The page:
The Telegraph
Since 1st March, 1999
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Price leash on life-saving drugs

New Delhi, March 10: The Supreme Court today allowed the government to go ahead with the implementation of its new pharmaceutical policy but sought details of steps taken to maintain price caps on life-saving medicines.

Dissatisfied with the spiralling prices of life-saving drugs, the apex court has asked the solicitor general to submit a list of essential medicines included in the DPCO (drug price control order), which is part of the policy.

The Supreme Court asked for the list while staying the Karnataka High Courtís order putting on hold the implementation of the Pharmaceutical Policy-2002 till such a list was worked out by the government.

The avowed objective of the pharmaceutical policy was to ensure availability of good quality medicines at reasonable prices.

The public interest litigation (PIL) filed with the Bangalore High Court had charged that in tune with the Pharma Policy-2002, the new DPCO list will fail to bring several key life-saving drugs within the ambit of price controls. The matter was sent to the apex court and the government had filed a special leave petition, defending its stand on the proposed order.

Pharmaceutical policy 2002, says that bulk drugs with a turnover of more than Rs 25 crore and market share of 50 per cent or more, will remain under price control. Bulk drugs with a turnover of between Rs 10 crore and Rs 25 crore but market share of 90 per cent or more would remain under price control. But other bulk drugs can be priced freely.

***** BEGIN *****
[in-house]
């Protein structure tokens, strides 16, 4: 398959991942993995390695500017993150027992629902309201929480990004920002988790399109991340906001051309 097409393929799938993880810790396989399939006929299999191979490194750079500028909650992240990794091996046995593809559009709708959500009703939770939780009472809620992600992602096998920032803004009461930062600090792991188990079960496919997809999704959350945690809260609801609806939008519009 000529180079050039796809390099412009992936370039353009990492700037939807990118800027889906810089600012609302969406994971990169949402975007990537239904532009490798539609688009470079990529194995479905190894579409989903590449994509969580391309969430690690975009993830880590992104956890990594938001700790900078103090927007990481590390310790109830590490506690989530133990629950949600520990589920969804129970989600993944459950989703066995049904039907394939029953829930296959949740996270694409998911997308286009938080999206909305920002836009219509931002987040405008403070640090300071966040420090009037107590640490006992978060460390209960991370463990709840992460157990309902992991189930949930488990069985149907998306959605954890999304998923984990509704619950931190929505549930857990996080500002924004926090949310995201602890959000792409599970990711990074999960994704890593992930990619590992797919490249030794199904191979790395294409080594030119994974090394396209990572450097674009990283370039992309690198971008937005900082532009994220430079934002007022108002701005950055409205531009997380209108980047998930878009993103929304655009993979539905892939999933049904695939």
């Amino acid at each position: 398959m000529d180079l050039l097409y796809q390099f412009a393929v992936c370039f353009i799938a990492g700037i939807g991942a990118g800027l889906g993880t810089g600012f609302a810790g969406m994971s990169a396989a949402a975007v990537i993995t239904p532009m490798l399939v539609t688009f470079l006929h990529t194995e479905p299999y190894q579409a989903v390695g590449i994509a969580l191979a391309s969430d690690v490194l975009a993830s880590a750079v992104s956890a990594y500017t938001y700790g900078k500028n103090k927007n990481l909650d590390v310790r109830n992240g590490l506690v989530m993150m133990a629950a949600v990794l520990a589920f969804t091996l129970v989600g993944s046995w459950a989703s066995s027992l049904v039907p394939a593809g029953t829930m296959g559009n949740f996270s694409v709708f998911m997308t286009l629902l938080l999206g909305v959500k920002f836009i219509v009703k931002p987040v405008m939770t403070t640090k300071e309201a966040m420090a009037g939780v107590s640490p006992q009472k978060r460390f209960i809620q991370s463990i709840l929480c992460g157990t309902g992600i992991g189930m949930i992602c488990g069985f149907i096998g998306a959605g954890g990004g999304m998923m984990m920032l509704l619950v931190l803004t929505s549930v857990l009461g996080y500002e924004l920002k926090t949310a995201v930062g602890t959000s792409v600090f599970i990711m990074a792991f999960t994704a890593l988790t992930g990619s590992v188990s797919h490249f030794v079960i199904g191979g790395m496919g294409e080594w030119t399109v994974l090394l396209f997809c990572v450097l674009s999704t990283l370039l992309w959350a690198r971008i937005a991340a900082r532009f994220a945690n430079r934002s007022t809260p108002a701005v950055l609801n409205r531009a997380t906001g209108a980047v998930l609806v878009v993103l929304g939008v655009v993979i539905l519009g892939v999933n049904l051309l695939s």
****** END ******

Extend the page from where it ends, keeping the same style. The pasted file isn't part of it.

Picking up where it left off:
The price control of bulk drugs is governed by the DPCO of 1995. Unlike in the past when the essential nature of the drug was the only primary criterion, the new economic criteria of market share and turnover could see many essential life-saving drugs being taken out of the price control list.

Non-governmental organisations fear this could lead to rampant profiteering by pharmaceutical companies leaving poor consumers in the lurch.

In this yearís budget, the list of imported life-saving drugs on which the government levied a countervailing duty (CVD) of 16 per cent has been exempted from this duty. These drugs will now attract only 5 per cent basic customs duty they used to attract but not the CVD. The exemption is actually a corollary of the governmentís decision to exempt the domestic manufacturers of life-saving drugs from the 16 per cent excise duty. In effect, the budget has benefited both domestic makers and importers of life saving drugs.

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